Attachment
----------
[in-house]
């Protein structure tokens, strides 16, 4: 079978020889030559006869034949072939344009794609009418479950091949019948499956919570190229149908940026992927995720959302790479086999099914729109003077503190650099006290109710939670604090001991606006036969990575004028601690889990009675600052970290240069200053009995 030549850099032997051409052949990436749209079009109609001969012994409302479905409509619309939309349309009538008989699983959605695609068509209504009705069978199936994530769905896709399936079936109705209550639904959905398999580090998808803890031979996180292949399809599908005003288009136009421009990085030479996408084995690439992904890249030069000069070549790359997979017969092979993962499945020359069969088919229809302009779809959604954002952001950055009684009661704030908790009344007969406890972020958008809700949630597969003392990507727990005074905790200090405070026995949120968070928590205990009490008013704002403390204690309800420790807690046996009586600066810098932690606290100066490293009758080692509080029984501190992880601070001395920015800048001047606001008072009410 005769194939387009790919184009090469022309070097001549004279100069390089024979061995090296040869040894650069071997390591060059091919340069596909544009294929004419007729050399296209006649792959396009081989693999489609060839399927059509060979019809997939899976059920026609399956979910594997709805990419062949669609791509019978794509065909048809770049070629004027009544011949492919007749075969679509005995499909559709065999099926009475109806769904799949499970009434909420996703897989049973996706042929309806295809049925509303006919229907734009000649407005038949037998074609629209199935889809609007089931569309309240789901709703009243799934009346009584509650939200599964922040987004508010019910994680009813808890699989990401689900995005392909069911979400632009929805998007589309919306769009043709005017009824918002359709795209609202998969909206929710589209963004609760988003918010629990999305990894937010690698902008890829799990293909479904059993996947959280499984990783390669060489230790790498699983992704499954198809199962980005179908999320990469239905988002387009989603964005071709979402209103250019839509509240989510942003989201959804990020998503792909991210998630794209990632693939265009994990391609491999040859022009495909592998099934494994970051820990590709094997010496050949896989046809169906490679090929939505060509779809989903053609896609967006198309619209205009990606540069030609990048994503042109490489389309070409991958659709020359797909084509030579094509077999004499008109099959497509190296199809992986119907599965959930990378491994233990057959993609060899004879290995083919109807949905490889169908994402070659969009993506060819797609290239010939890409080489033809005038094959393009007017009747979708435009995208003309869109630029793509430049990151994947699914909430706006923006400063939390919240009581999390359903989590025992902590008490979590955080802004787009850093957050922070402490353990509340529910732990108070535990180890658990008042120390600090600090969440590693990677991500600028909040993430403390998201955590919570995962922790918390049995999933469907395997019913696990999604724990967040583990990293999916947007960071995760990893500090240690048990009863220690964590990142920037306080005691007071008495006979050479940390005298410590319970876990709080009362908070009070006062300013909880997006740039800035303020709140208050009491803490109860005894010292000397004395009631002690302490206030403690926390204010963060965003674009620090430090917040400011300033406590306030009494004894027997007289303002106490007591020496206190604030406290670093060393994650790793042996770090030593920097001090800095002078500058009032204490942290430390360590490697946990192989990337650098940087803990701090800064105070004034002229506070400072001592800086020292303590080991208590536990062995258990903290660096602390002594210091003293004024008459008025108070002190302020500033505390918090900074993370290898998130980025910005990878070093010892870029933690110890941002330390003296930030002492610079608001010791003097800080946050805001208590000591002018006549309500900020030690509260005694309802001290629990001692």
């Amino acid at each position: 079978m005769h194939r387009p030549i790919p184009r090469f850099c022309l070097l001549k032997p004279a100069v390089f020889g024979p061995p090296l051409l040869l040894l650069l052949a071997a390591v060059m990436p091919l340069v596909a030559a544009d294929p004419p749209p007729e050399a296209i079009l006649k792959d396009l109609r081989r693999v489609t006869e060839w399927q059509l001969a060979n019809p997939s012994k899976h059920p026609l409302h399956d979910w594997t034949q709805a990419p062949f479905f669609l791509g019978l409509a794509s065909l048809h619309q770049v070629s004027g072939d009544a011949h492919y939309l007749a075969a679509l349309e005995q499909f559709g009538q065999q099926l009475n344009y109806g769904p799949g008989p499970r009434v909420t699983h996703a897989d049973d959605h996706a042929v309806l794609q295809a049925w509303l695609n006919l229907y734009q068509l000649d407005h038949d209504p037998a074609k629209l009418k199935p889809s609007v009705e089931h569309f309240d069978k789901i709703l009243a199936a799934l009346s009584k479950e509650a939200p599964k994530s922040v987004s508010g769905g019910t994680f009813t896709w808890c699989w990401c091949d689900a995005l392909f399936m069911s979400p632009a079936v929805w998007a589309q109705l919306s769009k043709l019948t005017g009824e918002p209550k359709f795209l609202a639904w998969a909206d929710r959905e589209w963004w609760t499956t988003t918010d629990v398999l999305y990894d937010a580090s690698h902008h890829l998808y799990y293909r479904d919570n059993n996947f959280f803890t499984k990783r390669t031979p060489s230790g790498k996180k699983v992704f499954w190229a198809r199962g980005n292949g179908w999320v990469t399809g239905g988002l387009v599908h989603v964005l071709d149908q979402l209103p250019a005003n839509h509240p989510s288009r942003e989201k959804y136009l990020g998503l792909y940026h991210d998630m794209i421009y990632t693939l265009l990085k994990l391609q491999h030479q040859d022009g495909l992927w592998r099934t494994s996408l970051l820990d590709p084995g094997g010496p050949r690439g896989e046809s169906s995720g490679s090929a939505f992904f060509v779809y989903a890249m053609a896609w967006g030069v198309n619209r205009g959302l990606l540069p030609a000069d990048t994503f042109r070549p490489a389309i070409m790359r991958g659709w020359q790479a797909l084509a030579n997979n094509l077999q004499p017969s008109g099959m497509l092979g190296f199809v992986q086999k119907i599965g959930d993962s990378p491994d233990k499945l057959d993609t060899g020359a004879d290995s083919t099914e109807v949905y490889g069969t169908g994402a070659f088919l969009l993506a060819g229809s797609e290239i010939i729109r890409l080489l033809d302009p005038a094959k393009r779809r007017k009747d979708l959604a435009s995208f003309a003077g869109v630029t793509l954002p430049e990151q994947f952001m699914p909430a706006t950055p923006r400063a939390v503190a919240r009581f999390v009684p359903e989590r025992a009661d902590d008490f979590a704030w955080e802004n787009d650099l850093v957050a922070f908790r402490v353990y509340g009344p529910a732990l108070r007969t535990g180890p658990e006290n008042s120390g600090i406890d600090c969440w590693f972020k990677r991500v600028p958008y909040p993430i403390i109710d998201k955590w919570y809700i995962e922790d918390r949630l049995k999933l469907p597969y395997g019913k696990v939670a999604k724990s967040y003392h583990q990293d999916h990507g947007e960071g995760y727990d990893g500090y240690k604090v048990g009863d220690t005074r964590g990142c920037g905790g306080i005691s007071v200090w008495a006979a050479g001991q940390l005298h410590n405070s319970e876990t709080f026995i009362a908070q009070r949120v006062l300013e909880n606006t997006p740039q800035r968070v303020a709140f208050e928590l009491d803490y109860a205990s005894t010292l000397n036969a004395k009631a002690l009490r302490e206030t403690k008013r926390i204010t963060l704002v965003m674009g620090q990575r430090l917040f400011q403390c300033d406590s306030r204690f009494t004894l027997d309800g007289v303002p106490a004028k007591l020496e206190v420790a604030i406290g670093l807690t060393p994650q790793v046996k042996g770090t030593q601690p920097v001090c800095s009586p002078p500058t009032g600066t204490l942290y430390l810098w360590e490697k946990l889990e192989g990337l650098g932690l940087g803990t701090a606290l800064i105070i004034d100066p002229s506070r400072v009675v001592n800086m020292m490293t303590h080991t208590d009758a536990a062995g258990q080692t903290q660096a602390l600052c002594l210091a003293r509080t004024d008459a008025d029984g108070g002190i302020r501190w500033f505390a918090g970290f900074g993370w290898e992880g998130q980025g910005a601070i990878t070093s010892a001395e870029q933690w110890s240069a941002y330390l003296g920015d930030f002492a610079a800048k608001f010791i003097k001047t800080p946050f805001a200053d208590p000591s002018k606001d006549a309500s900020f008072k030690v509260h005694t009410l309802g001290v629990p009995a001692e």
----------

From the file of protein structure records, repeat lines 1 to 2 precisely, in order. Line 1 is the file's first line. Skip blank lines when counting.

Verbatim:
[in-house]
């Protein structure tokens, strides 16, 4: 079978020889030559006869034949072939344009794609009418479950091949019948499956919570190229149908940026992927995720959302790479086999099914729109003077503190650099006290109710939670604090001991606006036969990575004028601690889990009675600052970290240069200053009995 030549850099032997051409052949990436749209079009109609001969012994409302479905409509619309939309349309009538008989699983959605695609068509209504009705069978199936994530769905896709399936079936109705209550639904959905398999580090998808803890031979996180292949399809599908005003288009136009421009990085030479996408084995690439992904890249030069000069070549790359997979017969092979993962499945020359069969088919229809302009779809959604954002952001950055009684009661704030908790009344007969406890972020958008809700949630597969003392990507727990005074905790200090405070026995949120968070928590205990009490008013704002403390204690309800420790807690046996009586600066810098932690606290100066490293009758080692509080029984501190992880601070001395920015800048001047606001008072009410 005769194939387009790919184009090469022309070097001549004279100069390089024979061995090296040869040894650069071997390591060059091919340069596909544009294929004419007729050399296209006649792959396009081989693999489609060839399927059509060979019809997939899976059920026609399956979910594997709805990419062949669609791509019978794509065909048809770049070629004027009544011949492919007749075969679509005995499909559709065999099926009475109806769904799949499970009434909420996703897989049973996706042929309806295809049925509303006919229907734009000649407005038949037998074609629209199935889809609007089931569309309240789901709703009243799934009346009584509650939200599964922040987004508010019910994680009813808890699989990401689900995005392909069911979400632009929805998007589309919306769009043709005017009824918002359709795209609202998969909206929710589209963004609760988003918010629990999305990894937010690698902008890829799990293909479904059993996947959280499984990783390669060489230790790498699983992704499954198809199962980005179908999320990469239905988002387009989603964005071709979402209103250019839509509240989510942003989201959804990020998503792909991210998630794209990632693939265009994990391609491999040859022009495909592998099934494994970051820990590709094997010496050949896989046809169906490679090929939505060509779809989903053609896609967006198309619209205009990606540069030609990048994503042109490489389309070409991958659709020359797909084509030579094509077999004499008109099959497509190296199809992986119907599965959930990378491994233990057959993609060899004879290995083919109807949905490889169908994402070659969009993506060819797609290239010939890409080489033809005038094959393009007017009747979708435009995208003309869109630029793509430049990151994947699914909430706006923006400063939390919240009581999390359903989590025992902590008490979590955080802004787009850093957050922070402490353990509340529910732990108070535990180890658990008042120390600090600090969440590693990677991500600028909040993430403390998201955590919570995962922790918390049995999933469907395997019913696990999604724990967040583990990293999916947007960071995760990893500090240690048990009863220690964590990142920037306080005691007071008495006979050479940390005298410590319970876990709080009362908070009070006062300013909880997006740039800035303020709140208050009491803490109860005894010292000397004395009631002690302490206030403690926390204010963060965003674009620090430090917040400011300033406590306030009494004894027997007289303002106490007591020496206190604030406290670093060393994650790793042996770090030593920097001090800095002078500058009032204490942290430390360590490697946990192989990337650098940087803990701090800064105070004034002229506070400072001592800086020292303590080991208590536990062995258990903290660096602390002594210091003293004024008459008025108070002190302020500033505390918090900074993370290898998130980025910005990878070093010892870029933690110890941002330390003296930030002492610079608001010791003097800080946050805001208590000591002018006549309500900020030690509260005694309802001290629990001692």